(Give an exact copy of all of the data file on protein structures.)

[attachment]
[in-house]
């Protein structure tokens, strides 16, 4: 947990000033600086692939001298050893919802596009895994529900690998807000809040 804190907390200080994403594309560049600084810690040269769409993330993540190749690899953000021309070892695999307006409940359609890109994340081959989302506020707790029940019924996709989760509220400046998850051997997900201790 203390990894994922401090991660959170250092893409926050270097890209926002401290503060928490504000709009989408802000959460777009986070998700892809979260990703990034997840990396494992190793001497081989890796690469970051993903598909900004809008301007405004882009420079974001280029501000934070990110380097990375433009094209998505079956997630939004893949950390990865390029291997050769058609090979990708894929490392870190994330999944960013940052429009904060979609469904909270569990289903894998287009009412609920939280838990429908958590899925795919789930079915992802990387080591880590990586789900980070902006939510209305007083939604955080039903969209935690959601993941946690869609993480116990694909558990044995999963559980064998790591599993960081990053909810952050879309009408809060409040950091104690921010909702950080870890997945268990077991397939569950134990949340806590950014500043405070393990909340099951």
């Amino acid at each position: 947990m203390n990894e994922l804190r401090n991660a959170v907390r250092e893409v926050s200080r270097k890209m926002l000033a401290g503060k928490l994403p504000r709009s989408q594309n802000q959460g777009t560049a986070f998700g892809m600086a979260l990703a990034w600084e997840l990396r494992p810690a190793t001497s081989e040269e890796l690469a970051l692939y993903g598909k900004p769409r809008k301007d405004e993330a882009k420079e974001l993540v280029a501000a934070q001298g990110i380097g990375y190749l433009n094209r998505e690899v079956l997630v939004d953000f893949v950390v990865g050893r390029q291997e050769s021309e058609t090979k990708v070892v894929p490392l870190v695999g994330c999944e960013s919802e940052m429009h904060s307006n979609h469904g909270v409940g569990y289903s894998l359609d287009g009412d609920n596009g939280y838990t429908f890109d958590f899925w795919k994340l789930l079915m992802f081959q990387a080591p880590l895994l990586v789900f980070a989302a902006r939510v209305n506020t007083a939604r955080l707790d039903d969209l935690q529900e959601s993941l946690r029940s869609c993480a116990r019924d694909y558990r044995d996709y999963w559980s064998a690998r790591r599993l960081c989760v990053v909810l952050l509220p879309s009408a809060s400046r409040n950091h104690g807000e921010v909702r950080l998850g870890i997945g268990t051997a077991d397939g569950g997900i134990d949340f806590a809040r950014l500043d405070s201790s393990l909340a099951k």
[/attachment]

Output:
[in-house]
């Protein structure tokens, strides 16, 4: 947990000033600086692939001298050893919802596009895994529900690998807000809040 804190907390200080994403594309560049600084810690040269769409993330993540190749690899953000021309070892695999307006409940359609890109994340081959989302506020707790029940019924996709989760509220400046998850051997997900201790 203390990894994922401090991660959170250092893409926050270097890209926002401290503060928490504000709009989408802000959460777009986070998700892809979260990703990034997840990396494992190793001497081989890796690469970051993903598909900004809008301007405004882009420079974001280029501000934070990110380097990375433009094209998505079956997630939004893949950390990865390029291997050769058609090979990708894929490392870190994330999944960013940052429009904060979609469904909270569990289903894998287009009412609920939280838990429908958590899925795919789930079915992802990387080591880590990586789900980070902006939510209305007083939604955080039903969209935690959601993941946690869609993480116990694909558990044995999963559980064998790591599993960081990053909810952050879309009408809060409040950091104690921010909702950080870890997945268990077991397939569950134990949340806590950014500043405070393990909340099951």
């Amino acid at each position: 947990m203390n990894e994922l804190r401090n991660a959170v907390r250092e893409v926050s200080r270097k890209m926002l000033a401290g503060k928490l994403p504000r709009s989408q594309n802000q959460g777009t560049a986070f998700g892809m600086a979260l990703a990034w600084e997840l990396r494992p810690a190793t001497s081989e040269e890796l690469a970051l692939y993903g598909k900004p769409r809008k301007d405004e993330a882009k420079e974001l993540v280029a501000a934070q001298g990110i380097g990375y190749l433009n094209r998505e690899v079956l997630v939004d953000f893949v950390v990865g050893r390029q291997e050769s021309e058609t090979k990708v070892v894929p490392l870190v695999g994330c999944e960013s919802e940052m429009h904060s307006n979609h469904g909270v409940g569990y289903s894998l359609d287009g009412d609920n596009g939280y838990t429908f890109d958590f899925w795919k994340l789930l079915m992802f081959q990387a080591p880590l895994l990586v789900f980070a989302a902006r939510v209305n506020t007083a939604r955080l707790d039903d969209l935690q529900e959601s993941l946690r029940s869609c993480a116990r019924d694909y558990r044995d996709y999963w559980s064998a690998r790591r599993l960081c989760v990053v909810l952050l509220p879309s009408a809060s400046r409040n950091h104690g807000e921010v909702r950080l998850g870890i997945g268990t051997a077991d397939g569950g997900i134990d949340f806590a809040r950014l500043d405070s201790s393990l909340a099951k």